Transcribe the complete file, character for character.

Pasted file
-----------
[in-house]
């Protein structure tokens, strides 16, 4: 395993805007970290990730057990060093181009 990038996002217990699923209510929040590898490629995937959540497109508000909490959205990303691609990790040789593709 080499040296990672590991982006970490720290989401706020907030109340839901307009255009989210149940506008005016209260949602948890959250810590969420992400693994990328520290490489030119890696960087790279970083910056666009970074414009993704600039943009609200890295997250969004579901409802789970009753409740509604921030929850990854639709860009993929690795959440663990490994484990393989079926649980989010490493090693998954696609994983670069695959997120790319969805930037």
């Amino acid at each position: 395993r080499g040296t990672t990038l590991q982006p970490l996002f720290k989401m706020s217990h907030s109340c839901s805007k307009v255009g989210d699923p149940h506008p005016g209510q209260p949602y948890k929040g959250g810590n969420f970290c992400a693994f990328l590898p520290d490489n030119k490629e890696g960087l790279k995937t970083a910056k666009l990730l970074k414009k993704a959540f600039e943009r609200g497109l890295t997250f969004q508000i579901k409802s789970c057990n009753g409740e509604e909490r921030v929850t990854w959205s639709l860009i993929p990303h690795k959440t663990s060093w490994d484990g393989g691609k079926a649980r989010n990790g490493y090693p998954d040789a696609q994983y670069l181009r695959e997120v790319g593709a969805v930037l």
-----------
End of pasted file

[in-house]
């Protein structure tokens, strides 16, 4: 395993805007970290990730057990060093181009 990038996002217990699923209510929040590898490629995937959540497109508000909490959205990303691609990790040789593709 080499040296990672590991982006970490720290989401706020907030109340839901307009255009989210149940506008005016209260949602948890959250810590969420992400693994990328520290490489030119890696960087790279970083910056666009970074414009993704600039943009609200890295997250969004579901409802789970009753409740509604921030929850990854639709860009993929690795959440663990490994484990393989079926649980989010490493090693998954696609994983670069695959997120790319969805930037």
């Amino acid at each position: 395993r080499g040296t990672t990038l590991q982006p970490l996002f720290k989401m706020s217990h907030s109340c839901s805007k307009v255009g989210d699923p149940h506008p005016g209510q209260p949602y948890k929040g959250g810590n969420f970290c992400a693994f990328l590898p520290d490489n030119k490629e890696g960087l790279k995937t970083a910056k666009l990730l970074k414009k993704a959540f600039e943009r609200g497109l890295t997250f969004q508000i579901k409802s789970c057990n009753g409740e509604e909490r921030v929850t990854w959205s639709l860009i993929p990303h690795k959440t663990s060093w490994d484990g393989g691609k079926a649980r989010n990790g490493y090693p998954d040789a696609q994983y670069l181009r695959e997120v790319g593709a969805v930037l």